Paddy Cosgrave ‘no saint’ over US fund tax arrangements
Web Summit founder defends instigating anonymous Facebook advertising campaign
Web Summit founder Paddy Cosgrave has said there “absolutely” could be a perception of hypocrisy over his criticism of Ireland’s tax regime, due to the tax arrangements of a US fund he is involved in.
In recent days Mr Cosgrave has been highly critical of Ireland’s corporate tax regime, which he says allowed for large scale tax avoidance by multinational firms and funds.
Amaranthine, an investor fund set up by Mr Cosgrave with other Web Summit founders, is based in California, but registered for tax purposes in Delaware, an effective tax shelter.
Mr Cosgrave said the fund was registered in Delaware because that was the “standard procedure for the establishment of venture capital funds,” in the United States.
On Wednesday, Mr Cosgrave held a press conference of sorts in a laneway beside a Ranelagh coffee shop, in south Dublin. When asked if his criticism of Ireland’s corporate tax regime could be perceived as hypocritical given Amaranthine’s tax arrangements, he said “oh absolutely.”
When pressed further on whether he thought it was hypocritical himself, he said he was “no saint.”
“I cannot ensure that from the plastic I drink out of, to the clothes on me, to the modes of transport that I take that I am absolutely always consistent with my views,” he said.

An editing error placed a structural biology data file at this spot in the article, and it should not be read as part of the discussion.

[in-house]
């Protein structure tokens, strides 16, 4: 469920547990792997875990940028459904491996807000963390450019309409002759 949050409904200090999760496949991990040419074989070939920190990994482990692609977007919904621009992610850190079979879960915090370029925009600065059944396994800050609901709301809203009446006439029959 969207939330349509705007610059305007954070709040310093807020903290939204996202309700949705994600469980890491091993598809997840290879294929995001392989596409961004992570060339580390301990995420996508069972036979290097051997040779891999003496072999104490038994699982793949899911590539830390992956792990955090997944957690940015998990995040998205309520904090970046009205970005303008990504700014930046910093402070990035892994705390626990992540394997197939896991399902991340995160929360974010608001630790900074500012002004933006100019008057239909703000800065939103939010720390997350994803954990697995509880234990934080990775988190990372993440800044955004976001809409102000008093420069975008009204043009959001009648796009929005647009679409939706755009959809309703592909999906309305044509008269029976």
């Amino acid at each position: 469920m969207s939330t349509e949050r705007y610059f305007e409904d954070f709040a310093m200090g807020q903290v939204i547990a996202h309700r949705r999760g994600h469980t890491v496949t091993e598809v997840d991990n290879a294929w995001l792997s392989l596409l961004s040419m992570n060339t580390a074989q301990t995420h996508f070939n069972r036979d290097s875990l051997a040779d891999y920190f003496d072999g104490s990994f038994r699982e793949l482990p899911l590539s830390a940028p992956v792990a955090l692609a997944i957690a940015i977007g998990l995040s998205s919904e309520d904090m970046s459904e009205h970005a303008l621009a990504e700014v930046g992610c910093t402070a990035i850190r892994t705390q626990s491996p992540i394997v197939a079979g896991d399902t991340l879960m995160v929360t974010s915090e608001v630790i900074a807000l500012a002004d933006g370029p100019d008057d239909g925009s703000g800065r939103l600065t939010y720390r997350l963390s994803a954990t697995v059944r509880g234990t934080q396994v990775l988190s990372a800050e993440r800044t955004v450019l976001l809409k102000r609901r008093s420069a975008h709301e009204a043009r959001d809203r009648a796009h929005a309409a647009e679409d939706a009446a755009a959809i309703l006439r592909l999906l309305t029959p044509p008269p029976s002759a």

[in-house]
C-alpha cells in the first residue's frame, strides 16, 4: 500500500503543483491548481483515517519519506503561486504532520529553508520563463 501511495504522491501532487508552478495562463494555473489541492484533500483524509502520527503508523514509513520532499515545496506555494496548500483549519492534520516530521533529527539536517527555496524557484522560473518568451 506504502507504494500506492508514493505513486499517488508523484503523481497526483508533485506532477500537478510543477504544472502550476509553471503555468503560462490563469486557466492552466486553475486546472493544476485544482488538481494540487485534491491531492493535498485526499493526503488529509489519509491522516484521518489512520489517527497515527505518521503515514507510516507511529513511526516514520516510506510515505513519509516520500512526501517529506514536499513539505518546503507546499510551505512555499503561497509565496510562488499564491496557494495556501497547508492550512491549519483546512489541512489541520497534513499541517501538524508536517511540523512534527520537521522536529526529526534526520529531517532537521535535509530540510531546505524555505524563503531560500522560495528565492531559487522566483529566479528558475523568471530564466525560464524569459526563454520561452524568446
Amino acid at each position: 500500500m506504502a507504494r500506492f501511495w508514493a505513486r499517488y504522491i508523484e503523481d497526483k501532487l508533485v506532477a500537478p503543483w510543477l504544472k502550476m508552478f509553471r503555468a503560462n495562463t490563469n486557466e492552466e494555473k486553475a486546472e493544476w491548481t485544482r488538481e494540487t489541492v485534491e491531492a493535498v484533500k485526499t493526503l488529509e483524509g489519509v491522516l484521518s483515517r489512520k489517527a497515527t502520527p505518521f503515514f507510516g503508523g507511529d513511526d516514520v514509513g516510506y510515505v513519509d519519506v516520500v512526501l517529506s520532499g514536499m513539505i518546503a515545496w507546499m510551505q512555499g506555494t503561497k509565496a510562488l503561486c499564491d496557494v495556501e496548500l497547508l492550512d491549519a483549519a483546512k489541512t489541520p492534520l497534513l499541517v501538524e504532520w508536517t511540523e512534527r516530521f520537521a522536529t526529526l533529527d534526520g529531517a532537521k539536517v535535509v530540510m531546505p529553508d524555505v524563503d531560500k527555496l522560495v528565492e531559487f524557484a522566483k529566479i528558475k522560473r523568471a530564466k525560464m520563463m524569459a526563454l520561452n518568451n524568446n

It was up to the public to decide whether that diminished the problem he was trying to raise around Ireland’s favourable corporate tax system, he said.
Mr Cosgrave admitted to running an anonymous Facebook ad campaign last week, which promoted Ireland as destination of choice for companies seeking to engage in tax avoidance, to make a point around tax loopholes.
“I think we should get off the horse before we’re pushed off the horse by more powerful nations,” he said.
Facebook has removed the page, Irish Tax Agency, over a violation of its policies against impersonation.
The ads contained the tagline “reduce your taxes on global revenue to one per cent”. Users are told that “companies have saved billions in tax by relocating to Ireland from high tax EU nations”.
Overall Mr Cosgrave said he spent a “very very small amount” of around €20,000 on the campaign, buying targeted online ads.
The social media ads were targeted at workers in the European Commission, the IMF, the OECD, and political parties and journalists interested in the area, he said.
“I think there is a great crime being committed on almost every Irish person without exception, in terms of billions in revenue that should be taxed being siphoned out of this country,” he said.
Speaking earlier on RTÉ Radio One, Peter Burke, Fine Gael TD and Oireachtas finance committee member, accused Mr Cosgrave of using his influence in a “very underhand way” to make assertions about the Irish tax regime “which are factually incorrect”.
Mr Burke said the Government has already moved to regulate schemes that Mr Cosgrave has complained about, adding that Ireland does not meet any of the criteria for a tax haven as laid down by the OECD.